Coded conspiracism: “What’s Left?” November 2018, MRR #426


I don’t like words that hide the truth. I don’t like words that conceal reality. I don’t like euphemisms, or euphemistic language. And American English is loaded with euphemisms. Cause Americans have a lot of trouble dealing with reality. Americans have trouble facing the truth, so they invent the kind of a soft language to protect themselves from it, and it gets worse with every generation.

George Carlin, “Euphemisms”

Sometimes a globalist is just a globalist.

paraphrase of fake Sigmund Freud quote

I grew up in the 1950s, in a “more innocent time.” It was a time when people didn’t curse, not openly that is. When I hit my thumb with a hammer in shop class, instead of shouting “Jesus Fucking Christ!,” I was told to say “Jiminy Cricket!” I envied my Polish-born dad who could let loose a string of Polish expletives whenever he injured himself. Continue reading

#assassinatetrump: “What’s Left?” January 2018, MRR #416

Assassinate the President!

GG Allin, crooner

It was spring, 1980. We were organizing a Students for Peace benefit at the Spirit Club. The Spirit Club was a dive bar’s dive bar in San Diego. SfP started at UCSD soon after Jimmy Carter reinstated draft registration in response to the Soviet invasion of Afghanistan.

We booked the club for an evening early in the week and agreed to pay the bar’s minimum for the night. As I recall, we had four bands play and barely broke even. A competent ska/2-tone quartet named Fire opened with danceable beats and solid political lyrics. We’d heard they were affiliated with the ultra-Maoist Revolutionary Communist Party, more specifically its youth auxiliary, the Revolutionary Communist Youth Brigade. The RCP had a long history of—and an interest in—youth organizing, and they used the RCYB to cultivate young recruits as well as a street presence. It was early in the evening, the attendance was sparse, so we had time to chat with the band. Continue reading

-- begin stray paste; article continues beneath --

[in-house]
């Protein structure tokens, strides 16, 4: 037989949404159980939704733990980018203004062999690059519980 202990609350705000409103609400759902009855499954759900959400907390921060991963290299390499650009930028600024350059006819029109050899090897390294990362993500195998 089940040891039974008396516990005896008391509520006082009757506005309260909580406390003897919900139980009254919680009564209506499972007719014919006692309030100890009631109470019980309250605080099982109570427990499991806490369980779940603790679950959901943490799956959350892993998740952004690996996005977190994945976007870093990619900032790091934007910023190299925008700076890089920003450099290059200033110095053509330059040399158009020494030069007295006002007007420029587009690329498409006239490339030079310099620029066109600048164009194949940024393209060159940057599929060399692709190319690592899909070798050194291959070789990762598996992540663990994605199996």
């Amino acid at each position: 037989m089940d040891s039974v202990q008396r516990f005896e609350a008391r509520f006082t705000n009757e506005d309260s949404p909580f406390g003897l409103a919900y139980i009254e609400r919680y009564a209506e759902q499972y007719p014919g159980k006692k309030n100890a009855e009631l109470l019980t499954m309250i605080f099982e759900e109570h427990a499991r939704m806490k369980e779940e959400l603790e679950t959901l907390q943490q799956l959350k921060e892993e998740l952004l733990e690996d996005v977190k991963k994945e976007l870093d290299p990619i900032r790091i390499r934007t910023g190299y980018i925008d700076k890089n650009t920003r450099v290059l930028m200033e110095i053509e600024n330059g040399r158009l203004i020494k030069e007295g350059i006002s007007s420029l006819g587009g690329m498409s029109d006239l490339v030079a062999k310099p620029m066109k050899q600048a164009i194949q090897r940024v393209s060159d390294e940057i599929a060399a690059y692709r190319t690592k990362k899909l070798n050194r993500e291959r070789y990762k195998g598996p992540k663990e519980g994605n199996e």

How Sweet It Isn’t: “What’s Left?” November 2017, MRR #414

It’s called “sweetening.”

It’s a certain type of background music and ambient sound for films and TV shows meant to enhance mood and emotion. It’s also called juicing, but it’s intended to be subtle, behind the scenes, muted. Sweetening is not supposed to be too obvious. For instance, when a live audience is recorded anywhere, a laugh track/canned heat track is frequently blended into the live audience track to amplify its effect, whether of laughter, clapping, booing, whatever.